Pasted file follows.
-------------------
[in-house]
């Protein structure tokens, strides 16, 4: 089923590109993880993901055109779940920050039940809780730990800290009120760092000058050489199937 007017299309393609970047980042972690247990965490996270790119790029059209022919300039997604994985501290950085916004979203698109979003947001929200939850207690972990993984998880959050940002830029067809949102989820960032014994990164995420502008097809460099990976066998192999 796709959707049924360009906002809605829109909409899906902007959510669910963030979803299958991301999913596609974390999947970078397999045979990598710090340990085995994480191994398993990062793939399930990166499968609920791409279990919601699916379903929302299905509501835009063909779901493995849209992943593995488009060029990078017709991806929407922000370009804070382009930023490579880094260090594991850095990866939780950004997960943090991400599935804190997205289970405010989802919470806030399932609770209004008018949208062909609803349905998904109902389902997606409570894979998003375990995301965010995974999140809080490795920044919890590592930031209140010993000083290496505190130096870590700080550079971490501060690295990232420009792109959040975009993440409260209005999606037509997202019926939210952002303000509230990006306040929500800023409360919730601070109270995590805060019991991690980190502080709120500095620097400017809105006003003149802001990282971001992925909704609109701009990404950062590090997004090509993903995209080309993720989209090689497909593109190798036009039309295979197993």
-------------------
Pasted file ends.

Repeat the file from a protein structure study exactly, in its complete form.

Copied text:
[in-house]
């Protein structure tokens, strides 16, 4: 089923590109993880993901055109779940920050039940809780730990800290009120760092000058050489199937 007017299309393609970047980042972690247990965490996270790119790029059209022919300039997604994985501290950085916004979203698109979003947001929200939850207690972990993984998880959050940002830029067809949102989820960032014994990164995420502008097809460099990976066998192999 796709959707049924360009906002809605829109909409899906902007959510669910963030979803299958991301999913596609974390999947970078397999045979990598710090340990085995994480191994398993990062793939399930990166499968609920791409279990919601699916379903929302299905509501835009063909779901493995849209992943593995488009060029990078017709991806929407922000370009804070382009930023490579880094260090594991850095990866939780950004997960943090991400599935804190997205289970405010989802919470806030399932609770209004008018949208062909609803349905998904109902389902997606409570894979998003375990995301965010995974999140809080490795920044919890590592930031209140010993000083290496505190130096870590700080550079971490501060690295990232420009792109959040975009993440409260209005999606037509997202019926939210952002303000509230990006306040929500800023409360919730601070109270995590805060019991991690980190502080709120500095620097400017809105006003003149802001990282971001992925909704609109701009990404950062590090997004090509993903995209080309993720989209090689497909593109190798036009039309295979197993």